Often, services that veterans need are not available in rural counties or veterans don’t know how or have a way to access services. ECU hopes to break down barriers and help veterans get services that they may not seek on their own.
“ECU, geographically, sits in the center of the third most concentrated military corridor in the country,” said Jim Menke, a U.S. Navy retiree and ECU military research liaison and project manager for Operation Re-entry North Carolina, a federally-funded, multi-year, campus wide initiative that is developing model ways to help veterans. “We are a public-service university. It’s great to do research, but if you’re not translating the research into service and making a difference in people’s lives, you’re not being as impactful as you can be.”
Craven, Cumberland, Onslow and Wayne counties are home to six major military installations – the biggest are Fort Bragg and Camp Lejeune – with approximately 125,000 veterans living in the four counties or a neighboring county.
Compared to North Carolina overall, those four counties have poverty levels and unemployment rates at or higher than the state average and median household incomes at or below the state average, according to state labor statistics.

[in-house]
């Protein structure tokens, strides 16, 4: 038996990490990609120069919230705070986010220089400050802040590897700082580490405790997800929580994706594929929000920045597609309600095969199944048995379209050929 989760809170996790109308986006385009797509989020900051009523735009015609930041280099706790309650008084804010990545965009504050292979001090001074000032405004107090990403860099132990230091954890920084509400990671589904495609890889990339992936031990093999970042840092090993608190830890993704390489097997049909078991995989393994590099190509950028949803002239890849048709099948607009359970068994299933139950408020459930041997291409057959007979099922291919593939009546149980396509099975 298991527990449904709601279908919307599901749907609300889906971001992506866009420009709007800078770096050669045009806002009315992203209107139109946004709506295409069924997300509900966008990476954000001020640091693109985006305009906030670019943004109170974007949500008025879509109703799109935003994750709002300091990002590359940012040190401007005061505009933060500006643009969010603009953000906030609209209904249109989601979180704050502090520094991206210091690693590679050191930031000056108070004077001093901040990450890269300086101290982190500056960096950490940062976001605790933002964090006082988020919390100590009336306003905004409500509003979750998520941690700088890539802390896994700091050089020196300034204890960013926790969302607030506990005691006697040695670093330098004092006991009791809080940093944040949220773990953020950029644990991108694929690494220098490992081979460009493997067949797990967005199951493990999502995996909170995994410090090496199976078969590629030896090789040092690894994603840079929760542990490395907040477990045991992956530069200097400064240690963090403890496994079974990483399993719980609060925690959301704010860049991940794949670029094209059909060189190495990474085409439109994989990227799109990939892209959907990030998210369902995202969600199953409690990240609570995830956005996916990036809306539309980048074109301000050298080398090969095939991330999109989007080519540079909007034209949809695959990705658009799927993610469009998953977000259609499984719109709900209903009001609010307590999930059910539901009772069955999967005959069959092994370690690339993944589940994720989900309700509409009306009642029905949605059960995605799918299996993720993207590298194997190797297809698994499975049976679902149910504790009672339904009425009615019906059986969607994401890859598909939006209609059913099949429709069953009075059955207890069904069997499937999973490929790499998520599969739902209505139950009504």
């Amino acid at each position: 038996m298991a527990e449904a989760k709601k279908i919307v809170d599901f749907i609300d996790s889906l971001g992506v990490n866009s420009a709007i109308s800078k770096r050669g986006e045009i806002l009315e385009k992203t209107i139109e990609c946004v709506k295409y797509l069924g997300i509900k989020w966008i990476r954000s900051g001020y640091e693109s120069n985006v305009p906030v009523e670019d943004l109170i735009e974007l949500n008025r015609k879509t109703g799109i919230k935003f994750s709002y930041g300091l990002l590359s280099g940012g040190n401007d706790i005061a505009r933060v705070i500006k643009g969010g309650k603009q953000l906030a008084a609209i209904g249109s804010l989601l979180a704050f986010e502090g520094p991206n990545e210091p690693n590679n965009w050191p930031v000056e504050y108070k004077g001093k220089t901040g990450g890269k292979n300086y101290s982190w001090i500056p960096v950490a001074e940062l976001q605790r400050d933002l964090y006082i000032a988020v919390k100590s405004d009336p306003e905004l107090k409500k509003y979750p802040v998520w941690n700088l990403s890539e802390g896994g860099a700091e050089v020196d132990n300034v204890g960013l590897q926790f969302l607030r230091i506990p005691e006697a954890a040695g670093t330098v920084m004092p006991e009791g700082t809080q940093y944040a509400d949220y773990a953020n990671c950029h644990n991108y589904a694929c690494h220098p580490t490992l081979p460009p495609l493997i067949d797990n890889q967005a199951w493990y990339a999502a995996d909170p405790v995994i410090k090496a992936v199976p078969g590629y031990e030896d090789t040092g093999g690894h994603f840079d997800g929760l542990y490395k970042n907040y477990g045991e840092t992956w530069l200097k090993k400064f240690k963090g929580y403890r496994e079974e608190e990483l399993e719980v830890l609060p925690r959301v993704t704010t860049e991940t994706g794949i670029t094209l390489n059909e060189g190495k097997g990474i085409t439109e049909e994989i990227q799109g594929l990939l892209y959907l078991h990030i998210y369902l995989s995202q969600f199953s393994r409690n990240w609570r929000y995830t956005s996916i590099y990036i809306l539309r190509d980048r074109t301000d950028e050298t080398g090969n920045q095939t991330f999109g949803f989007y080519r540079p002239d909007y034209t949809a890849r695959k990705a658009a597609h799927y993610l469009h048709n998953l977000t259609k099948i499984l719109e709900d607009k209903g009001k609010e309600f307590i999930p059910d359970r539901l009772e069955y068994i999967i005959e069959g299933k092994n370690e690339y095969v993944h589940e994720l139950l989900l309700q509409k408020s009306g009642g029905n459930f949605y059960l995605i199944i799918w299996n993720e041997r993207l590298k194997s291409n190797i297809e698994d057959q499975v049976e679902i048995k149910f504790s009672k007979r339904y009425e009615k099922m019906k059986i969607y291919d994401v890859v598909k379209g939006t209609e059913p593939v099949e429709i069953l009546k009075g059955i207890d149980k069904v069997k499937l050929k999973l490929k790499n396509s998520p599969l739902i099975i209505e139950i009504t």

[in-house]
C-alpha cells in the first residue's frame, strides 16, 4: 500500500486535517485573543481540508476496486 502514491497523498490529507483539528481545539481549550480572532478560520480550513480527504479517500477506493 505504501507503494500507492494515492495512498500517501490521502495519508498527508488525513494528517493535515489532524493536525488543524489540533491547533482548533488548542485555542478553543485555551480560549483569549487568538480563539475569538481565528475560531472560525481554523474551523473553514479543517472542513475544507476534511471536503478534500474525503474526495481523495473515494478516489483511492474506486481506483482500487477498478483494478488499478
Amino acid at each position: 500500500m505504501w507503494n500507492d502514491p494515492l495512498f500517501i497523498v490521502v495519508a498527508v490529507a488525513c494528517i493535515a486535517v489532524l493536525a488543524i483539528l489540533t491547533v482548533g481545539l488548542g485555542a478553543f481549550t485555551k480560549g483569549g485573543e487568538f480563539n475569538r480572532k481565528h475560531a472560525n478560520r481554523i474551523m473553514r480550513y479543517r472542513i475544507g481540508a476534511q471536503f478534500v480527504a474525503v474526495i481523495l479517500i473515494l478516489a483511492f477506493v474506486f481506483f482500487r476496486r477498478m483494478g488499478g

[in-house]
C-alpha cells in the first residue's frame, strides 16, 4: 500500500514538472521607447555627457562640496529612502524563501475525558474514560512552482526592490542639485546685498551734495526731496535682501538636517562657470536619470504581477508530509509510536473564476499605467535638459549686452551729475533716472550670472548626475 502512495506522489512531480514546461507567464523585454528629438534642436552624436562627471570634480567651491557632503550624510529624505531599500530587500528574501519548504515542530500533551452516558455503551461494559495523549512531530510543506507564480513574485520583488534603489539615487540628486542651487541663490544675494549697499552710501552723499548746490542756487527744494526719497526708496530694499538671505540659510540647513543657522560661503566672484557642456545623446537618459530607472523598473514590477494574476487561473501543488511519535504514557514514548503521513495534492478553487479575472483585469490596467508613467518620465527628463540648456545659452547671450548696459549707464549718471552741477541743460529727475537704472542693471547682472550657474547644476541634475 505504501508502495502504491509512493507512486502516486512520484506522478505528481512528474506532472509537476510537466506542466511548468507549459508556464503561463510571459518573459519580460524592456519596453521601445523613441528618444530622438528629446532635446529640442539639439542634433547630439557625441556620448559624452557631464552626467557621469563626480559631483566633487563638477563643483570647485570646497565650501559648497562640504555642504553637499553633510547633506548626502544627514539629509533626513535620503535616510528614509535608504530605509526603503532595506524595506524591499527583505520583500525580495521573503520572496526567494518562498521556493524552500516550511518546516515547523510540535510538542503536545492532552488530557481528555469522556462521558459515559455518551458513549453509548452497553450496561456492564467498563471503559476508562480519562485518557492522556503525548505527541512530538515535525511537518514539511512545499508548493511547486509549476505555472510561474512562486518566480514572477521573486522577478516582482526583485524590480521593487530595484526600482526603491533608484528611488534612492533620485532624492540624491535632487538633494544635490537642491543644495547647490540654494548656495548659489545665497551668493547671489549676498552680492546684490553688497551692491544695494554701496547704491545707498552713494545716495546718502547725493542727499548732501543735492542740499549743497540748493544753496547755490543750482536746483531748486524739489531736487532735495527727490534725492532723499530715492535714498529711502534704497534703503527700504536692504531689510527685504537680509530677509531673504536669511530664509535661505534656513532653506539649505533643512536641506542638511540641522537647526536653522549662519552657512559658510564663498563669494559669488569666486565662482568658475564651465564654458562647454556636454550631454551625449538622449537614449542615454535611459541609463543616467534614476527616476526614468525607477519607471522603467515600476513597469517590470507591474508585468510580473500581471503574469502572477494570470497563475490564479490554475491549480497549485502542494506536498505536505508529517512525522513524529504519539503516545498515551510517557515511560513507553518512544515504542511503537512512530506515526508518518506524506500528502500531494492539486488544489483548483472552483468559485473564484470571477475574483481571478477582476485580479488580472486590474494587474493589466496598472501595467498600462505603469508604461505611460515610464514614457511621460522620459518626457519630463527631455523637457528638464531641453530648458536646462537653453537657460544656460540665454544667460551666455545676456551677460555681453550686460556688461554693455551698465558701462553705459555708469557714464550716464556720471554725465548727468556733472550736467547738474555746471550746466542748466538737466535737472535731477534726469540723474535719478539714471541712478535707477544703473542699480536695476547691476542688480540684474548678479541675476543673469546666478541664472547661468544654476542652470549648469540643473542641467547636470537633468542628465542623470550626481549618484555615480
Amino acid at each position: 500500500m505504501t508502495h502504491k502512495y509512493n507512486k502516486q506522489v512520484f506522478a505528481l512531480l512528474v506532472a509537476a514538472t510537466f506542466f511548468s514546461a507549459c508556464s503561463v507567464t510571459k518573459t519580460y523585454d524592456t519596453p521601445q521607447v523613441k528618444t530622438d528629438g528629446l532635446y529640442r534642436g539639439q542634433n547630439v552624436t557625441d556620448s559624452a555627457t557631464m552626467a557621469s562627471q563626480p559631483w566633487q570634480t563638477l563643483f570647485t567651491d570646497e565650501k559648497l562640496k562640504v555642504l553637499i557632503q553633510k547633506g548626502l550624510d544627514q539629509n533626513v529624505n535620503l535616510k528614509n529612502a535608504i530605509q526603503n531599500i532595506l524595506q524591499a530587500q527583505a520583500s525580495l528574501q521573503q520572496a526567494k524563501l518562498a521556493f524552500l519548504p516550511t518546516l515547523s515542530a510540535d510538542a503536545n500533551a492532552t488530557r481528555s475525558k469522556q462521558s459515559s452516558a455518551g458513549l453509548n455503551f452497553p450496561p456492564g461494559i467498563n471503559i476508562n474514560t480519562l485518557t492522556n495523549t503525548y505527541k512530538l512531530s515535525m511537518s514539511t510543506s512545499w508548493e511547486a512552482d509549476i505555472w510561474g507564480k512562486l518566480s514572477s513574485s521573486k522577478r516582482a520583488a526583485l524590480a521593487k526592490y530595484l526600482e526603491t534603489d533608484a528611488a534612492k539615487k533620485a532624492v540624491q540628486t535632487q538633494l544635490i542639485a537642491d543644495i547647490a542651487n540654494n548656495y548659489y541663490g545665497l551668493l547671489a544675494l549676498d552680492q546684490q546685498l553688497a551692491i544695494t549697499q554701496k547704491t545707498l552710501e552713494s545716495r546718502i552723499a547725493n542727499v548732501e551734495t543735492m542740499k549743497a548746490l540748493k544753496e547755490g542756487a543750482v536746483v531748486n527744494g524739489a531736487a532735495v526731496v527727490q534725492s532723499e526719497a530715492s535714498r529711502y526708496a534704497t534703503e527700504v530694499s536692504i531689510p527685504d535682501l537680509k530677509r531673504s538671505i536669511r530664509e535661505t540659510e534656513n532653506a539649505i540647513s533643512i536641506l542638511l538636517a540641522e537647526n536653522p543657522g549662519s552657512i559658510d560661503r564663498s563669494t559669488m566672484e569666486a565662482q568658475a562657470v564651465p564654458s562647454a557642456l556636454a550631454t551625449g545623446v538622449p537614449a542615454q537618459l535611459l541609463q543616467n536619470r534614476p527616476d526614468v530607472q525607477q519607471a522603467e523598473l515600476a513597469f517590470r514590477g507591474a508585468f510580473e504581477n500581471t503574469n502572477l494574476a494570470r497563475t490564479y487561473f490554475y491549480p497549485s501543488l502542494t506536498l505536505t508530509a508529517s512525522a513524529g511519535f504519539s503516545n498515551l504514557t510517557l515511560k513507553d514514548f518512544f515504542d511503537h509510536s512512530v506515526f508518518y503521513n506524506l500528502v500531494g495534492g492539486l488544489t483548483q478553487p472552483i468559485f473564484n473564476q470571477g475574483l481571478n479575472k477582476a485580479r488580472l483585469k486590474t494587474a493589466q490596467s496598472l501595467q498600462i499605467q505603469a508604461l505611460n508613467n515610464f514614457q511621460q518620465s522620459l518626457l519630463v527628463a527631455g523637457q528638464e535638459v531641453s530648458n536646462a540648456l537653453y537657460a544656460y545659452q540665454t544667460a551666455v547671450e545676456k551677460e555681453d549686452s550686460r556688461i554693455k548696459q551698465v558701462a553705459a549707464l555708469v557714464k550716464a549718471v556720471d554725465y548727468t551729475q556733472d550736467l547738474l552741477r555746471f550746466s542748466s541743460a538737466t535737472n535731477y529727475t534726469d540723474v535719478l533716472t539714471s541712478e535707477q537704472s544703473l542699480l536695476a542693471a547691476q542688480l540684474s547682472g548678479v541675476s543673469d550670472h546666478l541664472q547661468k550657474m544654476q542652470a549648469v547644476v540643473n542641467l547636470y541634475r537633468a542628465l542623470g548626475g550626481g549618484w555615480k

The Fayetteville VA assisted about 2,000 people – who are homeless or at risk for being homeless – from its 21-county service area for the fiscal year ending Sept. 30. “Some may be foreclosed on or evicted or at a high risk to become homeless,” said Martin P. Murphy, coordinator of the Health Care for Homeless Veterans Program at the Fayetteville VA. “If they don’t have a place to go, they typically stay where they were last deployed, and that is often here.”
ECU is working closely with the VA and community partners Le’Chris Health Systems, Waynesboro Family Clinic and Carolina Outreach as well as faith-based and criminal justice agencies to help reach veterans and coordinate services.
Murphy said helping at-risk veterans takes a comprehensive effort. “Some of our veterans will probably feel good having an academic perspective and approach,” Murphy said. “It will be a way to engage them in the system and help them with things they need.”